Monday, June 8, 1998

Apple Computer
(Nasdaq: AAPL)
Phone: 408-996-1010
Price (6/5/98): $26 7/8


Snow White. Adam. Eve. Investors. All of these had previously found more than indigestion after ingesting a piece of Apple. Pity the shareholders because there was no prince to awaken them from their painful slumber nor fig leaves to cover up their losses. Apple was that rare company with a recognizable brand name and a lagging share price over the last decade.

After years of fluctuating goals and revolving-door executives, Apple finally got what every good company strives for -- Jobs and Income. Steve Jobs, who revolutionized the computer industry when he founded Apple with Steve Wozniak, came back to Apple as interim CEO, and along with his return came two consecutive quarterly profit reports.

So shares of Apple, which had been trading as low as $12 3/4 at the start of the year, gradually harvested gains by the bushel. While some investors may have been unsure of Apple's recent strategy -- to weed out all of the national resellers except for CompUSA (NYSE: CPU) and to discontinue its clone Mac business -- profits spoke louder than words.


Cupertino, California-based Apple makes the Macintosh computers and operating systems. It also has interests in software including FileMaker (formerly Claris). On the horizon? Mac OS X, the latest operating system, and iMac, a new line of computers.


Income Statement
12-month sales: $6334 million
12-month income: ($115.0 million)*
12-month EPS: ($0.96)*
Profit Margin: N/A
Market Cap: $3440 million
(*Includes charges)

Balance Sheet
Cash: $1285 million
Current Assets: $3213 million
Current Liabilities: $1384 million
Long-term Debt: $953 million

Price-to-earnings: N/A
Price-to-sales: 0.54


Apple lost market share to IBM-compatible personal computers for years until finally adapting a similar clone-friendly strategy. But then it ditched the Mac clone makers. And after years of trying to establish a retail presence, it ditched Circuit City, Best Buy, and the other electronics retailers of the world. Why?

The answer lies in margins. At the expense of revenues, Apple sought to centralize its operations. By agreeing to set up Apple shops inside CompUSA stores, the company now finds itself with a willing partner. In contrast to the electronics superstore chains that were gradually trimming down Apple offerings, CompUSA now stocks more than 200 Apple SKUs. In cutting loose the clone manufacturers, the company centralized demand to Apple -- once again. Not that the decision was entirely of Apple's own volition. With Taiwan-based clone-maker Umax having lost $21 million on Mac production last year (and looking to lose another $12-15 million this year), breaking up was easy to do.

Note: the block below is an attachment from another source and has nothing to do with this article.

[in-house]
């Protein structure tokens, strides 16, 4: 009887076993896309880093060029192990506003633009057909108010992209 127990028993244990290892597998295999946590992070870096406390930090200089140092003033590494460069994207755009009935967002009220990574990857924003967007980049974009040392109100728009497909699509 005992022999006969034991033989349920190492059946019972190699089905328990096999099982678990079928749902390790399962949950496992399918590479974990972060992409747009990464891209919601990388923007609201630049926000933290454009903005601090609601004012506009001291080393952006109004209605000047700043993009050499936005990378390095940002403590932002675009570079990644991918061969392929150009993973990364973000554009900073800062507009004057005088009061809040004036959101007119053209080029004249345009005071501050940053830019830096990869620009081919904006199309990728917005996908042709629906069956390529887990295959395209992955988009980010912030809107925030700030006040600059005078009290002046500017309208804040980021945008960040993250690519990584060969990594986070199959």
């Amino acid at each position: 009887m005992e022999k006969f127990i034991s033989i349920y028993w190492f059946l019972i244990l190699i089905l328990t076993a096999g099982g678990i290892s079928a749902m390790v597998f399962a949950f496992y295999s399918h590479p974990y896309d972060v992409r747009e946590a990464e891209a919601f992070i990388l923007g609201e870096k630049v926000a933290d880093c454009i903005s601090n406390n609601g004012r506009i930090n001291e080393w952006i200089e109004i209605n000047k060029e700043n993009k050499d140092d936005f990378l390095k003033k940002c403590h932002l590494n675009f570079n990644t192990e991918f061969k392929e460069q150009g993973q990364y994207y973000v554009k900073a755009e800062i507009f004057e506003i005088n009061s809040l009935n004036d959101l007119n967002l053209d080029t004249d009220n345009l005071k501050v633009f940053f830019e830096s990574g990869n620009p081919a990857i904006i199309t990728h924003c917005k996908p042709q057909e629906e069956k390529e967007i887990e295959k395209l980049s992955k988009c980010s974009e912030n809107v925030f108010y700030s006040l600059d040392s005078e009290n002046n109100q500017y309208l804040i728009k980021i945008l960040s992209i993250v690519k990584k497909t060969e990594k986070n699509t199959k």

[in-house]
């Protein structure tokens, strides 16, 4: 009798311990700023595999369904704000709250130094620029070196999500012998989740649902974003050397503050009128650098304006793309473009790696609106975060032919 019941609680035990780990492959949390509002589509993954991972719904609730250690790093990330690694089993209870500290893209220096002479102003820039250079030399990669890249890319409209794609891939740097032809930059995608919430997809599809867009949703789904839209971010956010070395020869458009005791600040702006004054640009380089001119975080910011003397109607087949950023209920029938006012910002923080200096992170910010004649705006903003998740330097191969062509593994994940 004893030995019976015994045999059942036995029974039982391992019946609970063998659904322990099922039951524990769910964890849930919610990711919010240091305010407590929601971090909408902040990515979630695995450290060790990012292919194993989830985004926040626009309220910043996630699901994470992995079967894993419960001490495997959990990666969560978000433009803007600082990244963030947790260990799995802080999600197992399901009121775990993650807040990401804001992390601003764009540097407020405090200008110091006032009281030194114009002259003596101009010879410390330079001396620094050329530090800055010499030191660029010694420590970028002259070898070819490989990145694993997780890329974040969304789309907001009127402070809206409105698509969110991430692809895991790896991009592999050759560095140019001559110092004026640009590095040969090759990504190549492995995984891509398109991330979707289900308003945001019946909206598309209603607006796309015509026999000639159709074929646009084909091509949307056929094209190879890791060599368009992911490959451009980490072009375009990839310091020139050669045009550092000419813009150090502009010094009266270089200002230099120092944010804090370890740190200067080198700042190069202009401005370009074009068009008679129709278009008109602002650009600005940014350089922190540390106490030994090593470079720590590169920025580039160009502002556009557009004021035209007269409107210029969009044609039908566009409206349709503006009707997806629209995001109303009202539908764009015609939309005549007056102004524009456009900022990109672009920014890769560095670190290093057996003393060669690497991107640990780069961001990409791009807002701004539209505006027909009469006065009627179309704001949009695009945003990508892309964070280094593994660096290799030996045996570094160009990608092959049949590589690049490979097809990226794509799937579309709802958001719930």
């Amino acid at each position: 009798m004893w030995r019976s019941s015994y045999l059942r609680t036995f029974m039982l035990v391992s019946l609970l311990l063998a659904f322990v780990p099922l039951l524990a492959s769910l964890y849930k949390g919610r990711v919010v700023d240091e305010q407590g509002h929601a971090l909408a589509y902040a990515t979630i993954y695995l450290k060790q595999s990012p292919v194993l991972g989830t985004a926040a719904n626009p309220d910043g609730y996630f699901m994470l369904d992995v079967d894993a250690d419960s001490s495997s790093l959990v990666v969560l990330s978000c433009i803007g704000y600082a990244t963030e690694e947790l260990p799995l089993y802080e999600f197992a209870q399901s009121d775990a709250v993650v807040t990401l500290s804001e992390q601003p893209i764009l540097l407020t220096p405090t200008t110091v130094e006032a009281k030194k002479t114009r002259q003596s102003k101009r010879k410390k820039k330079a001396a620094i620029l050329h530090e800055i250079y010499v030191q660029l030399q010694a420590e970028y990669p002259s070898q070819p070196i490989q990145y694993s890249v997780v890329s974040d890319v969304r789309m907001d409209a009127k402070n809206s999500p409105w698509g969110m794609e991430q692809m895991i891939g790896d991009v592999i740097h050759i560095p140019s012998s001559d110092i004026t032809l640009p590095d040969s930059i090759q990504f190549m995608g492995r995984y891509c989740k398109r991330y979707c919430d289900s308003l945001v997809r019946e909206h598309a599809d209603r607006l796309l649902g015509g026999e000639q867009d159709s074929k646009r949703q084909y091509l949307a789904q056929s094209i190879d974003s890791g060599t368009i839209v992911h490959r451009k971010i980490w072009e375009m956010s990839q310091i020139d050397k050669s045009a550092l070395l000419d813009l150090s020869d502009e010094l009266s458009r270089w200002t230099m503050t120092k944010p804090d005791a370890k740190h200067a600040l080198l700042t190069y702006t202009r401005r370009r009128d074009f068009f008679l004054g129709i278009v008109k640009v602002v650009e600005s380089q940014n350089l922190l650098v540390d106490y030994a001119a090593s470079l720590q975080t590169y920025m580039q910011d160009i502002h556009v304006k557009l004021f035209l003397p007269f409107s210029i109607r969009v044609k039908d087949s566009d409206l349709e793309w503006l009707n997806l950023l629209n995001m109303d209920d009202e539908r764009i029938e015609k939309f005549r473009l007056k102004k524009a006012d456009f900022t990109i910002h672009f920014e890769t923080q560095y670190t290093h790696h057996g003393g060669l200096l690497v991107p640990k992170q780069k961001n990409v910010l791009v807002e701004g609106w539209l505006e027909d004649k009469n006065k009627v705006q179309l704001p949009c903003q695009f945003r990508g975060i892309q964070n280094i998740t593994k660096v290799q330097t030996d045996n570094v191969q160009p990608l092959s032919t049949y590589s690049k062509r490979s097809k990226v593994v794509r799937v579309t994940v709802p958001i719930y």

Now Apple has a more direct influence on its own fiscal performance and can control costs more effectively. Streamlining the retail channels really isn't so heinous either. Consider, for example, that with just CompUSA, Apple has one more outlet than direct marketer success story Dell (Nasdaq: DELL).

So the strategies seem inherently sound today, even if it goes against the grain of what the company was trying to accomplish just a few years ago. Analysts now expect the company to earn $1.51 a share this year and $1.85 a share in fiscal 1999. But Apple's rise was not a complete surprise, and even if investors waited until the profitable December quarterly results to confirm that a turnaround was in place, one still could have bought Apple shares in the teens.


The G3 Macintosh line has been a large part of Apple's success. Its November introduction coincided with the company's return to profitability. The high-end computers are feverishly fast and come priced with high-margins for Apple. G3 now makes up barely more than half of total unit sales, but expect that to rise. When the OS X upgrade is released, it will be only for G3 machines. Users of older models will need to live with the current OS 8 version or trade up to a G3.

There is also the iMac. These slick monitor-encased units are expected to be big sellers in 1998, with pricing rumored to go below $1,000 by the end of the year. With the newly focused company back on the cutting edge, investors have definitely bought into the "Think Different" ad campaign and are once again attracted to the lure of Apple. Even Disney (NYSE: DIS) was a rumored buyer of the company recently. Apple is trading at just 15 times next year's earnings estimates and is selling for less than three times book value on a healthy balance sheet.

Unlike Commodore and Atari, two personal computer makers who have faded away, Apple is almost assured of solvency since it is the only company left separating Microsoft (Nasdaq: MSFT) from a true Department of Justice-angering monopoly. It is awfully nice to have your largest competitor rooting for you.

Yet, for the company that has killed off its Newton line of personal digital assistants (PDAs), the past has often been subjected to the cruel laws of gravity. This time around one has to wonder how long Jobs can remain "interim" CEO of Apple, shuttling between head gigs at Apple and computer animated film specialist Pixar (Nasdaq: PIXR). Under his watch, both companies have recently gone "to infinity and beyond," but here's hoping Jobs has a clear plan in place on the day when he ultimately must decide to choose one company over the other. Until then, Snow White is back and the shareholders, after years of being Grumpy, are Happy once again.

-Rick Aristotle Munarriz

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